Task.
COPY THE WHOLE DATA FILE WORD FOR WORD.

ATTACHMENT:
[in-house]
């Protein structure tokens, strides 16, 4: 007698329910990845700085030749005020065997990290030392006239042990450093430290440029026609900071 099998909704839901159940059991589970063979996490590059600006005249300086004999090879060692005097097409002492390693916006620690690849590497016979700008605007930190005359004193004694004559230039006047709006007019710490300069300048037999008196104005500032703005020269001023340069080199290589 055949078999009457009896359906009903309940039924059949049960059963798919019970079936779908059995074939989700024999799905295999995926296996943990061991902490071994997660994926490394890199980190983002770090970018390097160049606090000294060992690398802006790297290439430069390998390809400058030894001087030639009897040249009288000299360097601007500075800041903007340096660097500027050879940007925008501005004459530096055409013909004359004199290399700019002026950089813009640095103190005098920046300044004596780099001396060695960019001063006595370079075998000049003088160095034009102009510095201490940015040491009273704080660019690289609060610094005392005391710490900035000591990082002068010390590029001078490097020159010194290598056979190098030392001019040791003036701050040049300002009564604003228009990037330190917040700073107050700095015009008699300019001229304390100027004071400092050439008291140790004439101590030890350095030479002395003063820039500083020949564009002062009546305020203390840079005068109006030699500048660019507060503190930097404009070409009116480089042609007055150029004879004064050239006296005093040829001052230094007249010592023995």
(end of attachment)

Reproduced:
[in-house]
């Protein structure tokens, strides 16, 4: 007698329910990845700085030749005020065997990290030392006239042990450093430290440029026609900071 099998909704839901159940059991589970063979996490590059600006005249300086004999090879060692005097097409002492390693916006620690690849590497016979700008605007930190005359004193004694004559230039006047709006007019710490300069300048037999008196104005500032703005020269001023340069080199290589 055949078999009457009896359906009903309940039924059949049960059963798919019970079936779908059995074939989700024999799905295999995926296996943990061991902490071994997660994926490394890199980190983002770090970018390097160049606090000294060992690398802006790297290439430069390998390809400058030894001087030639009897040249009288000299360097601007500075800041903007340096660097500027050879940007925008501005004459530096055409013909004359004199290399700019002026950089813009640095103190005098920046300044004596780099001396060695960019001063006595370079075998000049003088160095034009102009510095201490940015040491009273704080660019690289609060610094005392005391710490900035000591990082002068010390590029001078490097020159010194290598056979190098030392001019040791003036701050040049300002009564604003228009990037330190917040700073107050700095015009008699300019001229304390100027004071400092050439008291140790004439101590030890350095030479002395003063820039500083020949564009002062009546305020203390840079005068109006030699500048660019507060503190930097404009070409009116480089042609007055150029004879004064050239006296005093040829001052230094007249010592023995």